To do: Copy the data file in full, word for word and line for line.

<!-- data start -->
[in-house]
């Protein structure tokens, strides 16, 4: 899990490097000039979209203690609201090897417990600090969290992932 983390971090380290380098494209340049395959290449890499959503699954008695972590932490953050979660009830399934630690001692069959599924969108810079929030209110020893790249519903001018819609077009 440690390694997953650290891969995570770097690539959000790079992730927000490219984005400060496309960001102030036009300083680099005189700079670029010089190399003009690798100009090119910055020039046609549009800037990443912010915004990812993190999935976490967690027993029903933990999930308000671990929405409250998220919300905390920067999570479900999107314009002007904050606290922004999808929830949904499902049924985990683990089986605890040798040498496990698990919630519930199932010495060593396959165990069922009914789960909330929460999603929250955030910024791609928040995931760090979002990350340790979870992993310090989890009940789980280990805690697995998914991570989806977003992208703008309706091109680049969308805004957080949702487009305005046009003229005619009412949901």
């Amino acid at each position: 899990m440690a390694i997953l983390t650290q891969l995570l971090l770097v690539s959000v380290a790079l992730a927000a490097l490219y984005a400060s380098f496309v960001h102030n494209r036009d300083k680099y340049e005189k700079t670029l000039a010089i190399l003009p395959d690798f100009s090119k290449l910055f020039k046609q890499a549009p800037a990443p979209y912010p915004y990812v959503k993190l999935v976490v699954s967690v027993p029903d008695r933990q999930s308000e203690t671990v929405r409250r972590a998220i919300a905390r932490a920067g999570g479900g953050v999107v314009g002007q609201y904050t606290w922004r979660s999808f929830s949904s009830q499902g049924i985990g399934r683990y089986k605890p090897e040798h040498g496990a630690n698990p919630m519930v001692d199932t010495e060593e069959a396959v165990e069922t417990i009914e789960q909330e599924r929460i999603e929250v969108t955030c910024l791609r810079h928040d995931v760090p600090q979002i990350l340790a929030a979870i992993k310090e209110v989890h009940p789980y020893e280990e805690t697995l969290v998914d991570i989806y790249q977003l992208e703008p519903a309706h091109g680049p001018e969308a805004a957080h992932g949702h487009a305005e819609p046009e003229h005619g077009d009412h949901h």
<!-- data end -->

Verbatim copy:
[in-house]
């Protein structure tokens, strides 16, 4: 899990490097000039979209203690609201090897417990600090969290992932 983390971090380290380098494209340049395959290449890499959503699954008695972590932490953050979660009830399934630690001692069959599924969108810079929030209110020893790249519903001018819609077009 440690390694997953650290891969995570770097690539959000790079992730927000490219984005400060496309960001102030036009300083680099005189700079670029010089190399003009690798100009090119910055020039046609549009800037990443912010915004990812993190999935976490967690027993029903933990999930308000671990929405409250998220919300905390920067999570479900999107314009002007904050606290922004999808929830949904499902049924985990683990089986605890040798040498496990698990919630519930199932010495060593396959165990069922009914789960909330929460999603929250955030910024791609928040995931760090979002990350340790979870992993310090989890009940789980280990805690697995998914991570989806977003992208703008309706091109680049969308805004957080949702487009305005046009003229005619009412949901």
């Amino acid at each position: 899990m440690a390694i997953l983390t650290q891969l995570l971090l770097v690539s959000v380290a790079l992730a927000a490097l490219y984005a400060s380098f496309v960001h102030n494209r036009d300083k680099y340049e005189k700079t670029l000039a010089i190399l003009p395959d690798f100009s090119k290449l910055f020039k046609q890499a549009p800037a990443p979209y912010p915004y990812v959503k993190l999935v976490v699954s967690v027993p029903d008695r933990q999930s308000e203690t671990v929405r409250r972590a998220i919300a905390r932490a920067g999570g479900g953050v999107v314009g002007q609201y904050t606290w922004r979660s999808f929830s949904s009830q499902g049924i985990g399934r683990y089986k605890p090897e040798h040498g496990a630690n698990p919630m519930v001692d199932t010495e060593e069959a396959v165990e069922t417990i009914e789960q909330e599924r929460i999603e929250v969108t955030c910024l791609r810079h928040d995931v760090p600090q979002i990350l340790a929030a979870i992993k310090e209110v989890h009940p789980y020893e280990e805690t697995l969290v998914d991570i989806y790249q977003l992208e703008p519903a309706h091109g680049p001018e969308a805004a957080h992932g949702h487009a305005e819609p046009e003229h005619g077009d009412h949901h």